Vol 6 No 1 (2000)
Cikkek

The tissue structure of the vegetative organs of strawberry (Fragaria moschata Duch®)

Published February 23, 2000
J. Papp
Szent István University, Faculty of Horticulture, Dept. of Pomology, H-1118 Budapest, Villányi út 35-43.
I. Lenkefi
ELTE College of Teaching, Dept. of Biology, H-1055 Budapest, Markó u. 29-31.
M. Gara
Szent István University, Faculty of Horticulture, Dept. of Pomology, H-1118 Budapest, Villányi út 35-43.
P. Gracza
ELTE College of Teaching, Dept. of Biology, H-1055 Budapest, Markó u. 29-31.
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How to Cite

APA

Papp, J., Lenkefi, I., Gara, M., & Gracza, P. (2000). The tissue structure of the vegetative organs of strawberry (Fragaria moschata Duch®). International Journal of Horticultural Science, 6(1), 28-31. https://doi.org/10.31421/IJHS/6/1/61

Abstract

The tissue structure of the vegetative organs of strawberry (root, rhizome, stolon, leaf) is discussed in this paper. The authors stated that the root structure described by Muromcev (1969) and Naumann-Seip (1989) develops further from the primary structure. It grows secondarily and the transport tissue becomes continuous having ring shape. In the primary cortex of the rhizome periderm like tissue differentiates, but according to the examinations up to now, it does not take over the role of the exodermis. The exodermis is phloboran filled primary cortex tissue with 3-4 cell rows under the rhizodermis. The development of the transport tissue of the petiole is also a new recognition. In the lower third of the petiole the transport tissue consists of 3 collaterally compound vascular bundles. In the middle third there are 5 bundles because of the separation of the central bundle and in the upper third of the petiole 7 bundles can be observed because of the ramification of the outside bundles. Therefore attention must be taken also in the case of other plants at making sections. There might be confusions in the results of the examinations if the number of bundles increases in the petiole. The tissue structure might vary depending on the origin of the tissue segment.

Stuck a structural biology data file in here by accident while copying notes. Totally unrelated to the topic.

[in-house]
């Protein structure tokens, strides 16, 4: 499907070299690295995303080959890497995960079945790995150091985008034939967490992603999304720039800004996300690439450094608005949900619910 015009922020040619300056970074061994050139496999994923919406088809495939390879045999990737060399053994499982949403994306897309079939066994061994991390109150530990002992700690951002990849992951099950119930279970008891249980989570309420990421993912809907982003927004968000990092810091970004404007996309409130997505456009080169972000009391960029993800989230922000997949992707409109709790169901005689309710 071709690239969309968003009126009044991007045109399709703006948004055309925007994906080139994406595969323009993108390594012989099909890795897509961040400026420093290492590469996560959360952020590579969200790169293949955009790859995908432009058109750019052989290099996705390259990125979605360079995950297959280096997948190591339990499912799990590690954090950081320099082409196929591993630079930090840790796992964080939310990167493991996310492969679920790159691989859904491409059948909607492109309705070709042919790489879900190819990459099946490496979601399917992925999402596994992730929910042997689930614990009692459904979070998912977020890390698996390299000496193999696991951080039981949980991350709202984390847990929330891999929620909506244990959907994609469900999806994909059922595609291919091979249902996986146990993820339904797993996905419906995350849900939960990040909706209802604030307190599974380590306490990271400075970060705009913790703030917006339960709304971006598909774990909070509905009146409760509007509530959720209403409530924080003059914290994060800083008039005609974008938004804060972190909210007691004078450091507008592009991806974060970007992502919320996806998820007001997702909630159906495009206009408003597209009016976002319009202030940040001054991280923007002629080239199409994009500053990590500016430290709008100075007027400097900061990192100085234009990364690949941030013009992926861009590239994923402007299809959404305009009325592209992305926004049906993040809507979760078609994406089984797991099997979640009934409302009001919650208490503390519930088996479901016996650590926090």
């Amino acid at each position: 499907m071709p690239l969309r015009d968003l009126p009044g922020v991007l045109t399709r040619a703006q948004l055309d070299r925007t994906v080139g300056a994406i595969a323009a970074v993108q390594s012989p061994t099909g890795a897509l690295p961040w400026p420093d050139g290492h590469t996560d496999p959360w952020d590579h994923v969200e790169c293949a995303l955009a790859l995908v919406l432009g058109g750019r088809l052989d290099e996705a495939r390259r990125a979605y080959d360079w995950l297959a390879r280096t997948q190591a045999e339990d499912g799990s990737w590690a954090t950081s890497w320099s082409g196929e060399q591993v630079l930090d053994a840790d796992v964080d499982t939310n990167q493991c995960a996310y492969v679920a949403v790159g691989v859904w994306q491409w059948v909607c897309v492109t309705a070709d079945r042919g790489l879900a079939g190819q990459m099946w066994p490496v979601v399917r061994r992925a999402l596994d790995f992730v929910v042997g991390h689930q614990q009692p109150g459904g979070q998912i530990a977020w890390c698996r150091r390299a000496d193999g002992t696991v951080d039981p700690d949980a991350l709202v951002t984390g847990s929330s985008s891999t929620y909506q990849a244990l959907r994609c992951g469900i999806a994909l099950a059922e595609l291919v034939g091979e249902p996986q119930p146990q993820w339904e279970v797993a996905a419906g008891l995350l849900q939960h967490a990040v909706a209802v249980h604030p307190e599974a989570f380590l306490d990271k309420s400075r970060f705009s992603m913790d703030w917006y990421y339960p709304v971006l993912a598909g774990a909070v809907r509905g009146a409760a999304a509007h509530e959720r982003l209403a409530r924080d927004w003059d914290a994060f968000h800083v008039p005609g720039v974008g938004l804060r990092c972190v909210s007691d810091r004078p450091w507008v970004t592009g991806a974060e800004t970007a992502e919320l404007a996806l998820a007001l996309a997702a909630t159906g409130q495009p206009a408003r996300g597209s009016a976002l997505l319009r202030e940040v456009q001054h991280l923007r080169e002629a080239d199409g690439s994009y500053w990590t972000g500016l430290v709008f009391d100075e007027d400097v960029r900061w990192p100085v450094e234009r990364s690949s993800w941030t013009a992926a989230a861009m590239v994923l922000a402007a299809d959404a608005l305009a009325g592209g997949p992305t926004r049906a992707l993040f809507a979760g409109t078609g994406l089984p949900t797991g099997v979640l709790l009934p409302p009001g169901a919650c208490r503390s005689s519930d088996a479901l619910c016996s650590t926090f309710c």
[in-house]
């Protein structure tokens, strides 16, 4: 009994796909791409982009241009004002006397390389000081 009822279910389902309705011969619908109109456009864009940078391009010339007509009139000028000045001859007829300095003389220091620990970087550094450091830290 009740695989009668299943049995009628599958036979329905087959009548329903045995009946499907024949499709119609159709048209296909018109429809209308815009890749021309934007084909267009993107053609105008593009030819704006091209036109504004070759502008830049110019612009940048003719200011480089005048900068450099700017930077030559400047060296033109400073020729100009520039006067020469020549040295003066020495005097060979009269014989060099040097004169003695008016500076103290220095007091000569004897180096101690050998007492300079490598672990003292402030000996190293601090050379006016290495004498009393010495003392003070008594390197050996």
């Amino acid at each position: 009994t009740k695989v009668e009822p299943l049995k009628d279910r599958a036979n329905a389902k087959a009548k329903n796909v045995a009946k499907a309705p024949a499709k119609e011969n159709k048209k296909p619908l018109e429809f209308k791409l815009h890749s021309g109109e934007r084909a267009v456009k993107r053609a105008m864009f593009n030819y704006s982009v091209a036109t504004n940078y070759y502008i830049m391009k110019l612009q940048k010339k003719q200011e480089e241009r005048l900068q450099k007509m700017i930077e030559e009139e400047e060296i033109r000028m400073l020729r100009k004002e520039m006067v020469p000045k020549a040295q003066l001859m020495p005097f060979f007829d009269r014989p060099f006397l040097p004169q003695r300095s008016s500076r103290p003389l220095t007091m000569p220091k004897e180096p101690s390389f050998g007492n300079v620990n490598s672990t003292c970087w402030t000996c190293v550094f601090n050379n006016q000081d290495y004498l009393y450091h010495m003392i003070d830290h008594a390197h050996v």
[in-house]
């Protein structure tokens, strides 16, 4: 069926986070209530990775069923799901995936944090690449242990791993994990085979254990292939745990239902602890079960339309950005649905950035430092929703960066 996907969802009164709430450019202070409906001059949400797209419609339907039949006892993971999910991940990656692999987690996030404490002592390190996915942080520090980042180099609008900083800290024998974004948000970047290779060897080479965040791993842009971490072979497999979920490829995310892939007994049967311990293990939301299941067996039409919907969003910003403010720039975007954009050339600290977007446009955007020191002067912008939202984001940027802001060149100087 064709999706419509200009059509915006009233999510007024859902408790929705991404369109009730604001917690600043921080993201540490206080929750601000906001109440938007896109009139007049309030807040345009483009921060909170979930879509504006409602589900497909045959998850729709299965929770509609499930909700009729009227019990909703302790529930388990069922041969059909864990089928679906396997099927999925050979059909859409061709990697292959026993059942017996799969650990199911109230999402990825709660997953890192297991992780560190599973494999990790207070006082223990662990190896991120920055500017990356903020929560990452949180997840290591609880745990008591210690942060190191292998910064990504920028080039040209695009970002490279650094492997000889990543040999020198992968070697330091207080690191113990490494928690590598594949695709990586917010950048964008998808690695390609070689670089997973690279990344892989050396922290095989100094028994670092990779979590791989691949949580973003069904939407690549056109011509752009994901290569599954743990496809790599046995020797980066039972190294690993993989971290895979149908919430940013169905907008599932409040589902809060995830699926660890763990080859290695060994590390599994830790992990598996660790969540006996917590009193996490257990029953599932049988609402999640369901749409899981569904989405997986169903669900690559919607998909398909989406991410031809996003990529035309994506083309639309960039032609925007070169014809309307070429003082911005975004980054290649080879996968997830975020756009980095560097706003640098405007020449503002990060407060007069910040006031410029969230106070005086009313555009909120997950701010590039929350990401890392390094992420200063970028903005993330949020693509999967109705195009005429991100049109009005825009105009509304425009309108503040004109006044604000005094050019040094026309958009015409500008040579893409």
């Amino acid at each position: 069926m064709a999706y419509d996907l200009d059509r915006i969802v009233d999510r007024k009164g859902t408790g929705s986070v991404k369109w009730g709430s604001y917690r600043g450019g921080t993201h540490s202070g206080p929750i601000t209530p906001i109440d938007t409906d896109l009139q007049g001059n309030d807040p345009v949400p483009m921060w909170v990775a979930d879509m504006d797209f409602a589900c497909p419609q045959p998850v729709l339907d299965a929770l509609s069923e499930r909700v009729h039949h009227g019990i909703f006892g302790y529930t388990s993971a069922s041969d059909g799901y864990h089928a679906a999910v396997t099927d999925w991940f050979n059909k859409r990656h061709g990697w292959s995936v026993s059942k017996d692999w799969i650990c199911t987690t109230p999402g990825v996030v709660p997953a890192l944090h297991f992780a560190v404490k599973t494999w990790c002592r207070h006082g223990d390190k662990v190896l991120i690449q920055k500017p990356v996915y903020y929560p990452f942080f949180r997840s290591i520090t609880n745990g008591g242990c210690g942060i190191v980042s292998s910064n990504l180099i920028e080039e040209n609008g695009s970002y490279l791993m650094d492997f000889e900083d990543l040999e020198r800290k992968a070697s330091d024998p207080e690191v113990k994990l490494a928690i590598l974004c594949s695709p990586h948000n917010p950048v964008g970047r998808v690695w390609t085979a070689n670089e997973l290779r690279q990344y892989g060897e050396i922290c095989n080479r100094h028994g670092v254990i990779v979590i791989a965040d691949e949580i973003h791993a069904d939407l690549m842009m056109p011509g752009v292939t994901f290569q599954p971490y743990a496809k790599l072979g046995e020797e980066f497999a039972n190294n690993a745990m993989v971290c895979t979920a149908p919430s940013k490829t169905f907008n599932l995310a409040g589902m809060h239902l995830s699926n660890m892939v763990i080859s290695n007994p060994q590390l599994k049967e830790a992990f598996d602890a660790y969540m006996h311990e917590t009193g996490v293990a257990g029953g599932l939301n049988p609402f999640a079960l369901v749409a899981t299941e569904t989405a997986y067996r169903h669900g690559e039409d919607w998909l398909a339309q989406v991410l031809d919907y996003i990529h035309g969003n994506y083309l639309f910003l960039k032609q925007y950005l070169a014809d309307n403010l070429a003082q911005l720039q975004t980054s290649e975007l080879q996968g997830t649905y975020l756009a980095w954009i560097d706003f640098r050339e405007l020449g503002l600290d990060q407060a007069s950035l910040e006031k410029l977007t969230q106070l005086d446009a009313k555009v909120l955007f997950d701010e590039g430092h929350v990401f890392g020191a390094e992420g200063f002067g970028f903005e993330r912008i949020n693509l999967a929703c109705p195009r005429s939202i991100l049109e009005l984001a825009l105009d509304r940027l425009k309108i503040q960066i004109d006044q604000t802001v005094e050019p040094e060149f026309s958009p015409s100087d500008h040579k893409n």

The palisade parenchyma of the leaf blade has two layers and it is wider than the spongy parenchyma. Among the 5-6-angular cells of the upper epidermis do not develop stomata while in the lower epidermis there are a fairly lot of them.

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